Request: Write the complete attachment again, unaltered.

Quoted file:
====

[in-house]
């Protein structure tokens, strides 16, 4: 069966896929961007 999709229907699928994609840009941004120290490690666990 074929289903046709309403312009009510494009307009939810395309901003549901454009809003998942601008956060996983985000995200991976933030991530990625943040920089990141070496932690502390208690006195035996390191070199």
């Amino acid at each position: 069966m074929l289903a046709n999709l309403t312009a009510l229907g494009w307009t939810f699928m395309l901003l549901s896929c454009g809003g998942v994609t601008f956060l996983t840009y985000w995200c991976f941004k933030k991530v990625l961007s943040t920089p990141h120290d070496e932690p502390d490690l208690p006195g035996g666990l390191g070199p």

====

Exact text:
[in-house]
């Protein structure tokens, strides 16, 4: 069966896929961007 999709229907699928994609840009941004120290490690666990 074929289903046709309403312009009510494009307009939810395309901003549901454009809003998942601008956060996983985000995200991976933030991530990625943040920089990141070496932690502390208690006195035996390191070199």
């Amino acid at each position: 069966m074929l289903a046709n999709l309403t312009a009510l229907g494009w307009t939810f699928m395309l901003l549901s896929c454009g809003g998942v994609t601008f956060l996983t840009y985000w995200c991976f941004k933030k991530v990625l961007s943040t920089p990141h120290d070496e932690p502390d490690l208690p006195g035996g666990l390191g070199p």